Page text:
Medicine Versus Consumerism
April 27, 2011
In response to Paul Krugman's column about how medicine is not a consumer good, Will Wilkinson retorted: This is a pretty picture, but it's also a problem—a problem economists generally help us to see through. The policies that publicly express good will and mutual respect—that successfully broadcast that we care about one another—often are not the policies that would actually deliver the goods—the policies you'd favour if you cared more about people than signaling that you care about people.
The Mythical Obama Spending Binge
April 26, 2011
The notion that the Obama administration has presided over a massive spending binge has been repeated so often that the administration doesn't even bother denying it anymore. Spending has shot up as a percentage of GDP. But, as Paul Krugman explains, virtually the entire phenomenon is an automatic response to the recession rather than any policy change.
Medicine Is Not a Consumer Good
April 22, 2011
Conservatives frequently argue that the solution to our health care problems lies in consumer power. If only we could free the system of government interference, consumers would shop more aggressively for medical care, forcing the providers, producers, and third-party payers of such care to compete for the business.
Should Doctors Be Medical Merchants?
April 21, 2011
There are a lot of ways in which medicine defies the market logic that dictates the supply of other goods. Paul Krugman identifies a rarely mentioned one: Medical care is an area in which crucial decisions — life and death decisions — must be made; yet making those decisions intelligently requires a vast amount of specialized knowledge; and often those decisions must also be made under conditions in which the patient is incapacitated, under severe stress, or needs action immediately, with no time for discussion, let alone comparison shopping. That’s why we have medical ethics.
Why Do Paul Krugman And David Brooks Hate Each Other?
April 19, 2011
David Brooks, in his column last week, bemoaned the failure of President Obama and Paul Ryan to meet over lunch and get to understand each other: President Obama and Paul Ryan are two of the smartest, most admirable and most genial men in Washington. It is sad, although not strange, that in today’s Washington they have never had a serious private conversation.
April 04, 2011
-- Jon Cohn introduces the GOP's health care apostates. -- Paul Krugman spots train-hater George Will on the train. -- Bill Turque misunderstands the meaning of "naive."
Reminder to GOP: Privatization Adds Costs
April 04, 2011
Ezra Klein and Paul Krugman make an important point about the Republican proposal for Medicare, one worth keeping in mind as it become the focus of debate this week. Based on what House Budget Chairman Paul Ryan has said, the final plan (to be released tomorrow) will call for transforming Medicare from a government-run insurance plan into a system of competing private plans, from which beneficiaries will choose. But simply switching from public to private insurance doesn't actually make Medicare more efficient. If anything, the very opposite is true.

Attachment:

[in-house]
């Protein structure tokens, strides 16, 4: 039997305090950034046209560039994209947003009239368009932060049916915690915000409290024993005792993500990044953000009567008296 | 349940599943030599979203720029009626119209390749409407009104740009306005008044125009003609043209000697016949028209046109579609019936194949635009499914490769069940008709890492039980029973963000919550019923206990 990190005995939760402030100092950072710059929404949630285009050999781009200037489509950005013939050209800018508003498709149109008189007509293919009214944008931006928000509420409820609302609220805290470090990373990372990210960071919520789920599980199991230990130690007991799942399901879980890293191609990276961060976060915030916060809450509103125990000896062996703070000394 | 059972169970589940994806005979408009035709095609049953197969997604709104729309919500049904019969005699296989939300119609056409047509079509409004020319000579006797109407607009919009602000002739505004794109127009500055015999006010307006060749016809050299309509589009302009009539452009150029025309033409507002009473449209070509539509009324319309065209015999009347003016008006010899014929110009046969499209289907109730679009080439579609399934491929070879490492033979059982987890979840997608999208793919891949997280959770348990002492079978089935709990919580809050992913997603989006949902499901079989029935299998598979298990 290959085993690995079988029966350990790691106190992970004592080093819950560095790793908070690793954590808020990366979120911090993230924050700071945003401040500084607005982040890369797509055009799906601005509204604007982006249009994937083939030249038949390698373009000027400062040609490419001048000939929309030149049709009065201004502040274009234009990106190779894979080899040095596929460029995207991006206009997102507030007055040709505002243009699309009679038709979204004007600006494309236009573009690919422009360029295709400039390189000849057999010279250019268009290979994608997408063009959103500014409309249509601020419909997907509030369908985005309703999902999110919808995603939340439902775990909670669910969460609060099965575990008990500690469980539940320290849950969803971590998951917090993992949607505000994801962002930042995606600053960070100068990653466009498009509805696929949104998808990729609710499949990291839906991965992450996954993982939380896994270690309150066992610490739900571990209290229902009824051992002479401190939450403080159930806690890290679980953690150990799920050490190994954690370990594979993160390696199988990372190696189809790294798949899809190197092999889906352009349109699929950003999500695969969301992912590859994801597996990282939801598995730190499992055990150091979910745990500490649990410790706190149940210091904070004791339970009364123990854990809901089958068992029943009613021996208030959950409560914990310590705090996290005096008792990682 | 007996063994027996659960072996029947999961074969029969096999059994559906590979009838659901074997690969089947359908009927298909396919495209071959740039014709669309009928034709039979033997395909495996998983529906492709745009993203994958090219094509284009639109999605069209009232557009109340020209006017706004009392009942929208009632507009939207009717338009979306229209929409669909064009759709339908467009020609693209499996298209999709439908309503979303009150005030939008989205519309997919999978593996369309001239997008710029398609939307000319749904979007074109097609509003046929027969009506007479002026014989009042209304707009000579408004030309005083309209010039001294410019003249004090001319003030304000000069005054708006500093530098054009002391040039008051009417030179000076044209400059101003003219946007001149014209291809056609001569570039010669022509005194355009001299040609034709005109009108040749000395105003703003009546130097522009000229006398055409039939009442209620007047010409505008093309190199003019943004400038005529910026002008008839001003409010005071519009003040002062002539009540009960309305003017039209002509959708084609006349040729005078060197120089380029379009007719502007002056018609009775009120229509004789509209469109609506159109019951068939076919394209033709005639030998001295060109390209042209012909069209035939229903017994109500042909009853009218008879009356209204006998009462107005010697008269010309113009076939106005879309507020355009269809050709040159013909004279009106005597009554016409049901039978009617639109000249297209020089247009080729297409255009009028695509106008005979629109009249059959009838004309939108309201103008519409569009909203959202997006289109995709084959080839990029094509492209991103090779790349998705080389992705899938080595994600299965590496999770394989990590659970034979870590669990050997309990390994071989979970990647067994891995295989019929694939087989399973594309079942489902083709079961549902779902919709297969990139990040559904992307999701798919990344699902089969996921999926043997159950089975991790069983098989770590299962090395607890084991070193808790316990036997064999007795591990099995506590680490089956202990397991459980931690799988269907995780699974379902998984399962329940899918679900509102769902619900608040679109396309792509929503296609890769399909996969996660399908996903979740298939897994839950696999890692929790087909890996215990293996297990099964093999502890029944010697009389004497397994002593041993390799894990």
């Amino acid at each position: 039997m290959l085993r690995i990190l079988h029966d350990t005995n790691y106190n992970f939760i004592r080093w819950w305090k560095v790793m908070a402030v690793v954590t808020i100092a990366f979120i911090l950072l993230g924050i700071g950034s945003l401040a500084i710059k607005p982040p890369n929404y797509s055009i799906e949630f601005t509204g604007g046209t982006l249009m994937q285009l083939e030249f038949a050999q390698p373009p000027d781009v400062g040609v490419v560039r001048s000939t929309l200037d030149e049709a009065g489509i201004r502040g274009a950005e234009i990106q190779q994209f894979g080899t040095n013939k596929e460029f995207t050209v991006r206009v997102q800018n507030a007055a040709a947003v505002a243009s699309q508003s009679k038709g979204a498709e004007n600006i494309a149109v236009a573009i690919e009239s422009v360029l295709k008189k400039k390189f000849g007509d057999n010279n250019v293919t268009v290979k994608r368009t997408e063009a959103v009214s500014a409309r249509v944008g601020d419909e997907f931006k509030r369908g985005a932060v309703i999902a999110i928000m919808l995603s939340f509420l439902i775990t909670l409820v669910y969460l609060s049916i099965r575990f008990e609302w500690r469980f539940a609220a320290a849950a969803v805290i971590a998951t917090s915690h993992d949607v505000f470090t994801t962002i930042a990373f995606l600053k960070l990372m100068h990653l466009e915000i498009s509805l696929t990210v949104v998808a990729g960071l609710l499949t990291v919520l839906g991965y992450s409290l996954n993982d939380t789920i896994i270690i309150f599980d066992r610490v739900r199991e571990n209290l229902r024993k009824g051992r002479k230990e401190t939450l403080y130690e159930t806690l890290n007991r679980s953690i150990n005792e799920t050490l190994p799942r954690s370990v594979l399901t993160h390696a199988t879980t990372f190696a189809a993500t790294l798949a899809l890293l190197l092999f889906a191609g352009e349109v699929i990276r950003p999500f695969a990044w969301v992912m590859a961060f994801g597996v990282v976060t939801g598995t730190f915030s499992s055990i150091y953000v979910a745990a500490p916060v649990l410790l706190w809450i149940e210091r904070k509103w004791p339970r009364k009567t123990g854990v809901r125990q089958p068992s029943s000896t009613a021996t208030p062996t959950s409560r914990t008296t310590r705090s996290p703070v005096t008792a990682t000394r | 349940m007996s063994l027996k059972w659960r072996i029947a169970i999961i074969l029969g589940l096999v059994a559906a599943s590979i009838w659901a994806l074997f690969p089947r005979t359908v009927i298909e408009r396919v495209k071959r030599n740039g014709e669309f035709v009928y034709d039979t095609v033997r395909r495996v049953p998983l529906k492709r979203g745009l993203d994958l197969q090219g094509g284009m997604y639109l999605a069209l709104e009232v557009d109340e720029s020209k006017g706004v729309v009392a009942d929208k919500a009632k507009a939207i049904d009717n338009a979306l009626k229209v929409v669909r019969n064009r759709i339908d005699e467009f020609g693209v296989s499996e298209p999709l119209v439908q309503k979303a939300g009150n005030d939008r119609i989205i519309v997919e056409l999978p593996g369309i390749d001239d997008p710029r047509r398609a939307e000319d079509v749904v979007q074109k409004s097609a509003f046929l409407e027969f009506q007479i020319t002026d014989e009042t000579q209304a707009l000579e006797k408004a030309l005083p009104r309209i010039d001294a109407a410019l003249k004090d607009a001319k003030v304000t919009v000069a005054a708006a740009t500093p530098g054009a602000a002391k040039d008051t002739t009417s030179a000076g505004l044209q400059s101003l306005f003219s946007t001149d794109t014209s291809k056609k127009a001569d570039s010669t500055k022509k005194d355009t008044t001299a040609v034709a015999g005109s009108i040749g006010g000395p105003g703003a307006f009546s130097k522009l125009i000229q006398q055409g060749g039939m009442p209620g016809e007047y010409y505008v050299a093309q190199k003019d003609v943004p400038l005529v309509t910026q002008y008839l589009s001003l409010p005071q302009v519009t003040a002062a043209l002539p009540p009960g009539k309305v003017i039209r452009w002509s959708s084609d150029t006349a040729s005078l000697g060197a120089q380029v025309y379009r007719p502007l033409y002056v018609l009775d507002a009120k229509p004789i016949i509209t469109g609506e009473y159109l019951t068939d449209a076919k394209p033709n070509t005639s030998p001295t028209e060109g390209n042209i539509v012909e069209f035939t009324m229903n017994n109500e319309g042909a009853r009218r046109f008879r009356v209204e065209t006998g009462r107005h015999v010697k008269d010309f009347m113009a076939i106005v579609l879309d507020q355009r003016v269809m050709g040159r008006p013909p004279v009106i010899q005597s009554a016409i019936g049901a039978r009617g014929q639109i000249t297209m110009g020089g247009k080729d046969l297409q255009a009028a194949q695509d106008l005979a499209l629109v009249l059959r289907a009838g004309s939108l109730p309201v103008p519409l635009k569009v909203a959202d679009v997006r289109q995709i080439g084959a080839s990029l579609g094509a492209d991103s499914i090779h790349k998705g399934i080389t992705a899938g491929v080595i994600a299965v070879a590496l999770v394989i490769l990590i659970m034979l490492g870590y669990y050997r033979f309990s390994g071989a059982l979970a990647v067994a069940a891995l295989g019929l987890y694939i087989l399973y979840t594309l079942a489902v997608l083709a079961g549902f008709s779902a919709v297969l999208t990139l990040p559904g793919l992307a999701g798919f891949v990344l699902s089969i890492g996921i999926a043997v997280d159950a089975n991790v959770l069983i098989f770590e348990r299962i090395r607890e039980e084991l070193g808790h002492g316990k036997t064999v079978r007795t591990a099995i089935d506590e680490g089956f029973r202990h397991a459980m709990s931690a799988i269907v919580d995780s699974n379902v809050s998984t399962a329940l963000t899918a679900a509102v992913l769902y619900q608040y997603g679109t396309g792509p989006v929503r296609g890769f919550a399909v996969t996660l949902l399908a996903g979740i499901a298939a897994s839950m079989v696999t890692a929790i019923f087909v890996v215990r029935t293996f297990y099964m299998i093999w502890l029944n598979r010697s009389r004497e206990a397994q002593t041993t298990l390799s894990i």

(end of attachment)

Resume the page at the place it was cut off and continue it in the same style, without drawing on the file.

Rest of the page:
A Senior Moment for Republicans
April 04, 2011
Based on what we know so far, the Republican plan for Medicare would appear to be one part hypocrisy and one part con. Republicans have spent much of the last two years attacking President Obama and the Democrats for cutting Medicare spending, as part of the Affordable Care Act. Now those same Republicans appear to be proposing cruder, deeper cuts that would, for all intents and purposes, destroy the program. That's the hypocrisy. And the con? That would be the ability of Republicans to hold the allegiance of senior citizens.
April 01, 2011
-- My latest TRB, on the right's love of for-profit schools. -- Jonathan Cohn on the end of "compassionate conservativism" -- Justin Wolfers and Paul Krugman team up to demolish John Taylor. -- The latest GOP fashion: pro-child labor laws.
Jonathan Cohn, Paul Krugman, Ezra Klein, and Matthew Yglesias all marvel at the Republican view that (in Klein's phrase) Medicare and Medicaid cannot use studies measuring the effectiveness of different medical treatments when deciding what to cover or not cover. Yglesias formulates an explanation revolving around self-interest: I see two ways in which it can be rendered coherent, albeit repugnant. One is basically the “welfare state for me, but not for thee” of old people.